Creating opportunities for visitor participation is an emerging trend in the museum-field overall. There are many reasons for this: it is aligned with visitor expectations, it helps museums develop relationships, and it doesn’t have to cost a lot of money. So we were curious, how many children’s museums are finding ways to hear from their audience how is that happening, and what happens to visitor input once the museum has it?
What we learned is that just over half (23 of 42) of the children’s museums in our survey solicit visitor feedback. This is largely done through talk back stations (10) and post-it boards (14).
Some museums (10) incorporate visitor-written labels, and more (20) have a way for visitors to leave projects in the museum for other visitors to encounter and interact with.
This last type of visitor participation means that in some portion of these museums, visitor creations are incorporated into the galleries. That could be through hanging of wet paintings - as at the Denver Children's Museum, where the drying artwork creates an inspiring backdrop for new visitors - or as an changing environmental installation - as in Maker Kids at the Austin Children's Museum where throwems enlivened a dark tunnel.
So participation is happening, and children's museum seem to be experimenting with how to do it. And I realize that there are many reasons – historical and operational – why museums do not create more participatory models for exhibitions. And yet, this is not a new idea.
Going back to 1999, Gyroscope designed a temporary exhibit for the Museum of Science, Boston and the Museum of Fine Arts called Virtual Egypt. In it, we featured an artifact that had yet to be identified by archeologists. There were theories about what it was, including a section of a book with illustrations that appeared to be of the same object. But no one could say for certain. We presented the evidence to visitors and invited them to submit their hypotheses to be offered alongside those of the experts. Visitors became a part of the ongoing scientific dialogue and debate – a real one.
The Eden Project, in Wales, has a talk back interactive. But they have taken it to a whole new level. Here visitors pick a colored ribbon to represent the environmental issue they believe is most critically important. Tieing their ribbon onto a giant net, their selection is added to those of other, previous visitors. The resulting iconic sculpture is a snapshot of the community's priorities for the environment. It carries real meaning, is beautiful, and it invites dialogue. Another of my favorite examples of this approach to participation comes from the Brooklyn Musuem of Art graffiti exhibit in which visitors were invited to make graffiti art of their own in the exhibit. They were responding to the art through art making of their own, and their work became part of the exhibit.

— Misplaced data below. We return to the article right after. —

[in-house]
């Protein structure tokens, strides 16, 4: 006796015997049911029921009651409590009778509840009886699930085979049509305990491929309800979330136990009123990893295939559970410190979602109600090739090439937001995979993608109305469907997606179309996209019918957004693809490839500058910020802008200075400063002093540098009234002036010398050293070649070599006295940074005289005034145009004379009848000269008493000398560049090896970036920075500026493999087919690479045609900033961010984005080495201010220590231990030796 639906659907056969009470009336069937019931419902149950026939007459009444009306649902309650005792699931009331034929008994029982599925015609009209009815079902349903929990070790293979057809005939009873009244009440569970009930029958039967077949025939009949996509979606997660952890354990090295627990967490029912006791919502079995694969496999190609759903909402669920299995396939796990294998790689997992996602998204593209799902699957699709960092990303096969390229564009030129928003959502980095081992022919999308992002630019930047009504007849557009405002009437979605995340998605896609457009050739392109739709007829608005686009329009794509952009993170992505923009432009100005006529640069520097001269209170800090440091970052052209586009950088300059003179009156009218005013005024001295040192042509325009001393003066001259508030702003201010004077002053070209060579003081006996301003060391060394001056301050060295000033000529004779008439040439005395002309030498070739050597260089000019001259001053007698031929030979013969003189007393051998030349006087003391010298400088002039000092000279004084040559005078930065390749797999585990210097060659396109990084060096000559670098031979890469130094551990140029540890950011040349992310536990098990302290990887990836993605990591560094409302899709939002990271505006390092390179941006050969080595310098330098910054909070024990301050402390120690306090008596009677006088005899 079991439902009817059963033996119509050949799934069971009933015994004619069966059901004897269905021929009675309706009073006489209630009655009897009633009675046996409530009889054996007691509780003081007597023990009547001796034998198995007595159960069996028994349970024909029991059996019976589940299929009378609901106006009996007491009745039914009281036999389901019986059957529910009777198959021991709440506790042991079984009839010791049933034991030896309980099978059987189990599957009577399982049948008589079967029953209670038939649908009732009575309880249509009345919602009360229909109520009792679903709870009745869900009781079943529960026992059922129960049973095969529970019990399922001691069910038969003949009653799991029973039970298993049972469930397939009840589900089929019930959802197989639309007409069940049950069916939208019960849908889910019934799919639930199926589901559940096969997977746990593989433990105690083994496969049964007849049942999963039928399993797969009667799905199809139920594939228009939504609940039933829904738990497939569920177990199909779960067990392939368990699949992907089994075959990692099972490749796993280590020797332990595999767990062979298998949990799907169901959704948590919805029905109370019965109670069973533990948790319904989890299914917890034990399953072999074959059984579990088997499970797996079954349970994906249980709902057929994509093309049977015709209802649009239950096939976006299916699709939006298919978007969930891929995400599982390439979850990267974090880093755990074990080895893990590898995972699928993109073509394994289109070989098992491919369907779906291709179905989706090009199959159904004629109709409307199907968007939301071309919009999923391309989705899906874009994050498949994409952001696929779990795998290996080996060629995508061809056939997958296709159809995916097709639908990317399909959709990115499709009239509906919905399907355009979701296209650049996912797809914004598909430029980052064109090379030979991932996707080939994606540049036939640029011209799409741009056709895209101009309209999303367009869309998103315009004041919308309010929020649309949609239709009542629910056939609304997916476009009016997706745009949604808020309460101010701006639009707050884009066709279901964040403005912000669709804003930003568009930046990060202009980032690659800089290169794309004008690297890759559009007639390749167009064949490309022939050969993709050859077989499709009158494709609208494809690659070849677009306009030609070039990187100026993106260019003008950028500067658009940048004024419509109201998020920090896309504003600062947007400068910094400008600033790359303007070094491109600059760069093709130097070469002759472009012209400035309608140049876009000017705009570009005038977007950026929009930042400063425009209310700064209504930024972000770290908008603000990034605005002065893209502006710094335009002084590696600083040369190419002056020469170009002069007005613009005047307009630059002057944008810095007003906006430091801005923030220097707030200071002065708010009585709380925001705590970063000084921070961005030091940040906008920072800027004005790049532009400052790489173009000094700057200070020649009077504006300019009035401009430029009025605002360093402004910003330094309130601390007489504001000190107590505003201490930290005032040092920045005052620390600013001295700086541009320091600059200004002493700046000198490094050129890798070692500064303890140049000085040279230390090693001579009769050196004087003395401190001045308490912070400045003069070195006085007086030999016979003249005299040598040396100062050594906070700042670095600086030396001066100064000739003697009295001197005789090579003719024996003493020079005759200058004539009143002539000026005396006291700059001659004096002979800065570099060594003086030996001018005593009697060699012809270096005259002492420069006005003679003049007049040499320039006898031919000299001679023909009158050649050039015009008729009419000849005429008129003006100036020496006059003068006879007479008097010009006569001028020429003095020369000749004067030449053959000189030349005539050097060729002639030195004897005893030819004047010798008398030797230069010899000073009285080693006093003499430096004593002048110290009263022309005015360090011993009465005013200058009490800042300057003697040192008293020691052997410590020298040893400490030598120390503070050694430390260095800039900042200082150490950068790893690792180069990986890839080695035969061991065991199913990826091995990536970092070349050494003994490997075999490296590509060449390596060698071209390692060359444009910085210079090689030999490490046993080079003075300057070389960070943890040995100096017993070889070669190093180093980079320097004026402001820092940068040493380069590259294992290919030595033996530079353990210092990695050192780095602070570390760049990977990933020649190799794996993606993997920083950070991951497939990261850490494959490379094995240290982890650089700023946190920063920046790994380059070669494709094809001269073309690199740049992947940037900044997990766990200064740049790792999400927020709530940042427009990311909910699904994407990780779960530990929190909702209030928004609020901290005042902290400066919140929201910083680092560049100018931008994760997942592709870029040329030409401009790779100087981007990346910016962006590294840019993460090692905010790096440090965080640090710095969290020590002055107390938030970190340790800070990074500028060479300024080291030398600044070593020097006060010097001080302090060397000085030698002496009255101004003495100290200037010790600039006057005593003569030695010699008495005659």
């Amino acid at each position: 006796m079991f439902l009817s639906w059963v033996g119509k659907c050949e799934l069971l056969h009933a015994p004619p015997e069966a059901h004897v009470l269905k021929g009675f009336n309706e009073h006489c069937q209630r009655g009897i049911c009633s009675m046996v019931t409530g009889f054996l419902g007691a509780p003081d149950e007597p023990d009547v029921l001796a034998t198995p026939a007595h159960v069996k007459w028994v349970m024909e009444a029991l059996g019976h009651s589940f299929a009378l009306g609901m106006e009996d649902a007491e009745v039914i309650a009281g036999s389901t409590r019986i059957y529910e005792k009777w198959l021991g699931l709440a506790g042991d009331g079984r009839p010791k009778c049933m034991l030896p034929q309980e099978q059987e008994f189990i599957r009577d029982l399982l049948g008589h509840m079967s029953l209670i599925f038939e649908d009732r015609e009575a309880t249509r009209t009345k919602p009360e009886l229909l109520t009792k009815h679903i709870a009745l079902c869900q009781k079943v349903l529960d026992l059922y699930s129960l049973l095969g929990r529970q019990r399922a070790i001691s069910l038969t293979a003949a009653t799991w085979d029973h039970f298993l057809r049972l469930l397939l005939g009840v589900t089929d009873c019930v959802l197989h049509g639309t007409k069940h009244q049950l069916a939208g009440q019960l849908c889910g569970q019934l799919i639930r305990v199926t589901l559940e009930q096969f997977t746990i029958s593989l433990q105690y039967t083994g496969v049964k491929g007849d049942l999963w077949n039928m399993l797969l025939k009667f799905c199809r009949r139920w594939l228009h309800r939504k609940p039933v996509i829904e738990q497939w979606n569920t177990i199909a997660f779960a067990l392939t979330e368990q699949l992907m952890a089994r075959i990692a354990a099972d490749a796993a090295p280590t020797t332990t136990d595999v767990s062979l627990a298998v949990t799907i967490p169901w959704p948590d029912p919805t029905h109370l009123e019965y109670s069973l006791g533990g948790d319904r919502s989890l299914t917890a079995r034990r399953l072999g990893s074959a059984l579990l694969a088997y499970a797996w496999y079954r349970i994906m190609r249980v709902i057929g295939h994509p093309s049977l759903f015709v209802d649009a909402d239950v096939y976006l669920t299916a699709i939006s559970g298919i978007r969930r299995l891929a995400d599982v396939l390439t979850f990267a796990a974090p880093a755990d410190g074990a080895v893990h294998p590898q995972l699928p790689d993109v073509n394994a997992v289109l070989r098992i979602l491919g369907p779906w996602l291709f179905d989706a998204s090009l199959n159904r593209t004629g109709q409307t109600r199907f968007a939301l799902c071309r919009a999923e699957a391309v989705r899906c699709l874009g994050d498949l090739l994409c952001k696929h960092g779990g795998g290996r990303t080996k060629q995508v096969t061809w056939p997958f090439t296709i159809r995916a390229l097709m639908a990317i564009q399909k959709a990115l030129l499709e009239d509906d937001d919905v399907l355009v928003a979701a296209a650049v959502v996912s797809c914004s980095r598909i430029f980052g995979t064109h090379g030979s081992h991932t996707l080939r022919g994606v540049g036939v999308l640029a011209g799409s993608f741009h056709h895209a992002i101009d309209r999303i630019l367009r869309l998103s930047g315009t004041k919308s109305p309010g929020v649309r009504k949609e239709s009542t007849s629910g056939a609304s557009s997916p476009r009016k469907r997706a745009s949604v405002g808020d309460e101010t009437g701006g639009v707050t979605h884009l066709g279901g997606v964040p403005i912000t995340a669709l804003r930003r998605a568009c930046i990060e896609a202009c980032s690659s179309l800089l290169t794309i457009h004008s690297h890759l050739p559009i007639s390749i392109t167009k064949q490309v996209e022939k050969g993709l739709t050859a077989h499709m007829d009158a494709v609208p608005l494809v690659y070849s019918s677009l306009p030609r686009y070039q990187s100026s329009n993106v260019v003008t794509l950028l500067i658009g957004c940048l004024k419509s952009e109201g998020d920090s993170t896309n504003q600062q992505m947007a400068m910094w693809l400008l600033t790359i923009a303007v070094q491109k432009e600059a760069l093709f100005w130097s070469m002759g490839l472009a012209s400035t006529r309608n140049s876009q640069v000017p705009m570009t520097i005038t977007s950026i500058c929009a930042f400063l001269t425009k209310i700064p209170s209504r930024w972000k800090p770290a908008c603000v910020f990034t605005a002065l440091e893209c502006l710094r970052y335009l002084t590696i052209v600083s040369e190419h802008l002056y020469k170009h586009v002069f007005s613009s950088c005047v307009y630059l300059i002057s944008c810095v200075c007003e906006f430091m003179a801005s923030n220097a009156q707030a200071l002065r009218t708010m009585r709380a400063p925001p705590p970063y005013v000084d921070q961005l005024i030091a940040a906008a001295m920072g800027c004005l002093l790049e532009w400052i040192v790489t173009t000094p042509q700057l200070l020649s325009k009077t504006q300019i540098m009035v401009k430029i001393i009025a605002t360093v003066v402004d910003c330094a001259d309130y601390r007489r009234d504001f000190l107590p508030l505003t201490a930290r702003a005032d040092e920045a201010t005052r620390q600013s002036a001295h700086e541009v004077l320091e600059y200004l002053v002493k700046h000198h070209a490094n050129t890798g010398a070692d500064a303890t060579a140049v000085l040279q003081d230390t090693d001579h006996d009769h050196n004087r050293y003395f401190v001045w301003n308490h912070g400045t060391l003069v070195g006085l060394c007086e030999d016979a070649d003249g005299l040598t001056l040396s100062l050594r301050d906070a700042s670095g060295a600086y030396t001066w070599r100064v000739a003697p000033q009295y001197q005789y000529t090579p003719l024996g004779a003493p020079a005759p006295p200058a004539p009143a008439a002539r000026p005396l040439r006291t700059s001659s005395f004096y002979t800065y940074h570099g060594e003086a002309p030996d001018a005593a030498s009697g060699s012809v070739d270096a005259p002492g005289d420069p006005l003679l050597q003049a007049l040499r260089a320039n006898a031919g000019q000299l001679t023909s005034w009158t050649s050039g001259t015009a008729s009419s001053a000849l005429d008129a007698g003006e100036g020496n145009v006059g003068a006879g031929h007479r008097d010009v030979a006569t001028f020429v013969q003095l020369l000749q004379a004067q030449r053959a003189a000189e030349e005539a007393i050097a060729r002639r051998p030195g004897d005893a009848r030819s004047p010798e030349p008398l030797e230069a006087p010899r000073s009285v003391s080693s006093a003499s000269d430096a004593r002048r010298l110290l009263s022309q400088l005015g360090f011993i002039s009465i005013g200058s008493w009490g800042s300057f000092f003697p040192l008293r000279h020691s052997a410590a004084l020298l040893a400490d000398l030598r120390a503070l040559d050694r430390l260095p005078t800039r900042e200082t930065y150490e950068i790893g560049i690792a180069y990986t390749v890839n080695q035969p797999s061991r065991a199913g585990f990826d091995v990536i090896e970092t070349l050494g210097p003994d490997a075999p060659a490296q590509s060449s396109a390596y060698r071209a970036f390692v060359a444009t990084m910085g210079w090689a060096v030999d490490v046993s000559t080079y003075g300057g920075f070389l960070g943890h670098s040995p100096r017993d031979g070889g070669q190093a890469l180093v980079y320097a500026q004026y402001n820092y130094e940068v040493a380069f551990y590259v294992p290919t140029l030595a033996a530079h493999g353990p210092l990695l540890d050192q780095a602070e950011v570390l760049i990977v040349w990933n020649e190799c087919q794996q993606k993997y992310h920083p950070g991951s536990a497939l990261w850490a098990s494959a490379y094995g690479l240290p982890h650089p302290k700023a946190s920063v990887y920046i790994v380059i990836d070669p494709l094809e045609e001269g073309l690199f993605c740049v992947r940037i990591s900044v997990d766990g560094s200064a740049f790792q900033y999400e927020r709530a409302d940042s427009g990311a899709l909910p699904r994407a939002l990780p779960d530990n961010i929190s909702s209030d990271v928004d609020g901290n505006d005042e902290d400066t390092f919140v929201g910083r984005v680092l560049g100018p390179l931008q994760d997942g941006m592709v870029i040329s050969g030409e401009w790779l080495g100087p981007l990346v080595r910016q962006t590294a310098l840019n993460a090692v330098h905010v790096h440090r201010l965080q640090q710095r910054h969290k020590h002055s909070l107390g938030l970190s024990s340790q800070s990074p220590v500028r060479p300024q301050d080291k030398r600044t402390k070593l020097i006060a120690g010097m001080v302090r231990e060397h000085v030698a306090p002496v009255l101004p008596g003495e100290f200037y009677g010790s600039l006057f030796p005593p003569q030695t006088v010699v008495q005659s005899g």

Another of my favorite examples of this approach to participation comes from the Brooklyn Musuem of Art graffiti exhibit in which visitors were invited to make graffiti art of their own in the exhibit. They were responding to the art through art making of their own, and their work became part of the exhibit.
Go Big or Go Home
From outside the museum field, there have been some really significant experiments in the idea of co-created, not just participatory, experiences. I am talking about community-built playgrounds. Here, the community literally has loose parts and reconfigures them into playspaces. The parts are essentially a platform, or a series of affordances. The making of the space is a learning experience. This reminds me of a visitor experience master plan we once created for a museum that was all about kids reinventing the exhibit environment.
I have to mention the Frist which has a muse award winning website where visitors can upload digital pictures of the artworks they make in the museum, and then comment on them. Although the website was created through an IMLS grant which is about adult English language learners, the audience of 6,000 which currently maintain on-line portfolios includes many types of visitors, and creates a genuinely visitor-centered way for their audience to participate. I would love to see digital art in the museum curated from the on-line portfolio, to complete the circle and make it so that visitors could see themselves in the museum during their visit (the Frist could easily find out who is in the museum since all portfolio users have a unique ID card).
That kind of circling back between the web and the museum is what the Science Museum of Minnesota has been exploring through Sciencebuzz – although their visitor-participation is focused on learning visitor preferences for content themes and exhibit emphasis, rather than on co-creation.
What does Participatory mean?
But when we talk about participation we often talk about a very limited role for visitors. Not truly co-creating exhibitions and making knowledge through the making of things and of spaces. We usually talk about talk-back boards, as evidenced by the survey results. And when we talk about visitors making thing for the exhibits we usually mean temporary elements for looking at, or listening to, rather than for building onto collectively and incrementally over time.
For museums, the power of participation lies in the ability to customize experiences and extend visitors learning - leading to many more points of entry into the museum experience and a more durable relationship with visitors. For visitors, participation leads to many benefits including increased relevance and meaningfulness, improved understanding of oneself, and the chance to co-create knowledge. For both the organization and the visitor this process also establishes a dialogue, giving visitors an opportunity to take charge of their inquiry and providing valuable insight into the audience’s interests and concerns.